Just 0.7% of Australian rental properties were available to prospective tenants last month – the smallest portion on record, according to Domain’s latest Vacancy Rates Report. 

Renters in Adelaide and Perth are facing the most dire situations, with the vacancy rate in the two cities coming in at just 0.3%. 

Those in Brisbane and Hobart are in a better position than they were this time last year, with 0.7% of rentals in the respective cities on the market in February – a 0.1% annual increase. 

In Sydney and Melbourne, however, vacancy rates fell to 0.8% last month.

Fortunately, the “tipping point”, as predicted by Domain chief of research Nicola Powell via the Savings Tip Jar podcast, appears to be approaching. 

“While the vacancy rate hits a record low, it's crucial to consider the bigger rental market picture,” she said on Monday. 

“The number of prospective tenants per rental listing is easing, indicating falling competition between renters. 

“This supports the trend of slowing rental growth, suggesting demand is pulling back. This could be an early indicator of an increase in vacancy rates sometime this year.”

Dr Powell noted an uptick of first home buyers purchasing property, perhaps in a bid to exit the rental pool, which could also help ease strain on the market.

Almost 10,000 first time buyers committed to a home loan in December – around 13% more than did in the same month of 2022, Australian Bureau of Statistics (ABS) data reveals. 

That uptick could be accelerated by new and enhanced first home buyer incentives, such as the Help to Buy scheme and Queensland’s recently doubled first home buyer grant

Not to mention, the prospect of interest rate cuts later this year. 

First home buyer warning: Don’t let FOMO drive purchasing decisions 

However, James Chase Buyer’s Advocacy founder George Cherchian has warned first home buyers not to let fear of missing out push them into entering the property market unprepared. 

“First time buyers are taking matters into their own hands and deciding not to wait any longer,” he told Savings.com.au.

Expectations that now is the perfect time to buy, largely due to the belief the Reserve Bank of Australia (RBA) could cut rates in the near future, has “reignited FOMO with a vengeance”, he said.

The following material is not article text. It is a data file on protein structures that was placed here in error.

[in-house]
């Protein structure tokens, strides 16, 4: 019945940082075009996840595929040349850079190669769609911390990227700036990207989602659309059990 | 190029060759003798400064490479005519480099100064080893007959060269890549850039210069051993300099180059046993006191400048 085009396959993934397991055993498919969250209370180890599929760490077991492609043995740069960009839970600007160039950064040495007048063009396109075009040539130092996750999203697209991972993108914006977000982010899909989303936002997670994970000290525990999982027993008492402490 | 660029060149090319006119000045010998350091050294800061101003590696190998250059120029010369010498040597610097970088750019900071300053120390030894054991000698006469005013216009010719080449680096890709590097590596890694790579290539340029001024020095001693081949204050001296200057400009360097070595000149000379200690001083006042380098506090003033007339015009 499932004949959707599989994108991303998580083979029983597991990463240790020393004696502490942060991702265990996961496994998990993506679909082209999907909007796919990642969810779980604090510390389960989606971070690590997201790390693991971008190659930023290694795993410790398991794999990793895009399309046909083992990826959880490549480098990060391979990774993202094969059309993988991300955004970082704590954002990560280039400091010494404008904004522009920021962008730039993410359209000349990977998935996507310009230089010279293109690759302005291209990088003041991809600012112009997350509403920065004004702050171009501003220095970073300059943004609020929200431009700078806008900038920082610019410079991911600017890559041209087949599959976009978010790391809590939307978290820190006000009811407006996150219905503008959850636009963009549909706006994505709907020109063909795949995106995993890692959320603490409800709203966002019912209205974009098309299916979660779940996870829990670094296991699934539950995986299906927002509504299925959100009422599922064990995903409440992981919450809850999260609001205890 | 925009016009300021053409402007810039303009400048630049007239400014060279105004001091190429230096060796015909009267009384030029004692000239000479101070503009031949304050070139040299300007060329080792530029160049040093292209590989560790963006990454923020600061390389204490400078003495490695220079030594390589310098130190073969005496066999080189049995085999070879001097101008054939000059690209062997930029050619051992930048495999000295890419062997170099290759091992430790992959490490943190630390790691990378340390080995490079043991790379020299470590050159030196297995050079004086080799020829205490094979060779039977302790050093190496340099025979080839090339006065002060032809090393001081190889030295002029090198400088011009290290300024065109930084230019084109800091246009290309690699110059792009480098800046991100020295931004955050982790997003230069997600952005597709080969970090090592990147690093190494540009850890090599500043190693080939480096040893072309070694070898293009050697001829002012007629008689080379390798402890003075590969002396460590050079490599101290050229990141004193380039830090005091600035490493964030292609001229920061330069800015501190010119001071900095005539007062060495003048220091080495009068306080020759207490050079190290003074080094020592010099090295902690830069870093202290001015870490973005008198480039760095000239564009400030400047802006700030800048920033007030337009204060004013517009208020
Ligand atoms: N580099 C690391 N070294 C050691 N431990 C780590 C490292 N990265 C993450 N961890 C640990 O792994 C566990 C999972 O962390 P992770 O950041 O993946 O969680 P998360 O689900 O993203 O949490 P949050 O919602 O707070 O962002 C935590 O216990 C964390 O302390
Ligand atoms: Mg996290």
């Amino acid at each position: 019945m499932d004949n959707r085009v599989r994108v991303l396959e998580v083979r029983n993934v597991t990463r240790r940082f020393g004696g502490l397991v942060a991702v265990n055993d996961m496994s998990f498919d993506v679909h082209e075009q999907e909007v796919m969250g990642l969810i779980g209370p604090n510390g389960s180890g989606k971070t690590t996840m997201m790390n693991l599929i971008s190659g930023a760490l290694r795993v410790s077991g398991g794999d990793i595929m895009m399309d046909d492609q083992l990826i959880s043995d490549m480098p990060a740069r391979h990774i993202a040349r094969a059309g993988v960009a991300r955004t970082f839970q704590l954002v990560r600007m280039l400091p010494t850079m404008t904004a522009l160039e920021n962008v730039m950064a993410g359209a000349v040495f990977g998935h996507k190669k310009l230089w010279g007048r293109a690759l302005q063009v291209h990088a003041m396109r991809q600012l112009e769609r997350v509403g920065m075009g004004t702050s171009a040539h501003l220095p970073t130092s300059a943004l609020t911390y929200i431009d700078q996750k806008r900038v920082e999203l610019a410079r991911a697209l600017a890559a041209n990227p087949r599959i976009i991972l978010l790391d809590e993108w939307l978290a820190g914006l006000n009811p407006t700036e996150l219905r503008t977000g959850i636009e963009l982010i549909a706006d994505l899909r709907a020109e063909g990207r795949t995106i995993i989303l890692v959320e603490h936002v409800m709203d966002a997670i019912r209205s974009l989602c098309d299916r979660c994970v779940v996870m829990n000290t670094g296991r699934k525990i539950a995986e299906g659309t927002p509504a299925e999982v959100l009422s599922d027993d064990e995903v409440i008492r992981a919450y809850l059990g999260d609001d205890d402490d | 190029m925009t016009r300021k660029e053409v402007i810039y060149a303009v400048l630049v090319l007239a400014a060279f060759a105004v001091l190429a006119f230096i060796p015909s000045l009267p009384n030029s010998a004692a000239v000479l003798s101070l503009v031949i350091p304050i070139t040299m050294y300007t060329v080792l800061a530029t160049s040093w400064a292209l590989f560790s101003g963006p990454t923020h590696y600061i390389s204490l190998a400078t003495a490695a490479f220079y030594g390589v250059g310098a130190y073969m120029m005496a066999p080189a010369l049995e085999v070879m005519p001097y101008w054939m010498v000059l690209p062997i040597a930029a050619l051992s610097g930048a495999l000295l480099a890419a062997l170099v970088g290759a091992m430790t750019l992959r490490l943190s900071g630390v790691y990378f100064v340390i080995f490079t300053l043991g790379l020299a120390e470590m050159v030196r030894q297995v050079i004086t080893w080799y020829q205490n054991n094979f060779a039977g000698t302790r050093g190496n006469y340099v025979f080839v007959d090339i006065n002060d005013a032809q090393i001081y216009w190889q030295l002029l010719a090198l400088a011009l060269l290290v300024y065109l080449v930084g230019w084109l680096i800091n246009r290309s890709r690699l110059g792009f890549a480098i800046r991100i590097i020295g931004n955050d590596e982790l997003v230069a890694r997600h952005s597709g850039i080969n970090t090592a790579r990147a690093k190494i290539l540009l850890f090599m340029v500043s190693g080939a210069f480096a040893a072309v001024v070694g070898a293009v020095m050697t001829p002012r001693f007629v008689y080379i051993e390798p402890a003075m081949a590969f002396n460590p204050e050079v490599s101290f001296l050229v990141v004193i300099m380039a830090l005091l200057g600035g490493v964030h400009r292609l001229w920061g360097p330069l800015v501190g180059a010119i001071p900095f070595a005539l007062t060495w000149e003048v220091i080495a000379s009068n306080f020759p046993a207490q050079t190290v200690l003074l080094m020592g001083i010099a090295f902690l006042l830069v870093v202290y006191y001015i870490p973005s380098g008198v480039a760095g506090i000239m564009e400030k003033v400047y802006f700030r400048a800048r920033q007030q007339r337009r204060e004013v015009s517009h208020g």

“[That is] pushing buyers towards even the most neglected properties. As a result, we’re seeing properties in really bad shape going for prices that would have been unthinkable just a year ago.”

That’s even more so the case in cities such as Sydney, Brisbane, and Melbourne, the expert notes.

Part of the increased market interest might be due to waning construction costs, following a surge during the pandemic. 

The rebalance might have made the prospect of renovating “more palatable” for buyers, Mr Cherchian said. 

Though, he warns buyers to be aware of the pitfalls that can come from purchasing a project.

"While the initial lower purchase price of a 'fixer-upper' might seem attractive, the reality of renovation can often be a rude awakening.

“Costs can escalate quickly, and there are always unforeseen challenges that can turn what seemed like a good deal into a financial burden.

“The best investment decisions are made with a clear understanding of the risks and opportunities involved. Don't just jump in because of FOMO.”

More first home buyers are also showing interest in asset classes they mightn’t otherwise have considered.

“We're seeing a lot of first time buyers considering apartments and units over their initial preference of a house,” Mr Cherchian told Savings.com.au.

“They're taking action, they're getting their foot on the property ladder.

“It's good to see people being more open minded, flexible, [and willing to] take one step back in order to take two steps forward.”

Image by Steven Ungermann on Unsplash

Ready, Set, Buy!

Learn everything you need to know about buying property – from choosing the right property and home loan, to the purchasing process, tips to save money and more!

With bonus Q&A sheet and Crossword!

By subscribing you agree to our privacy policy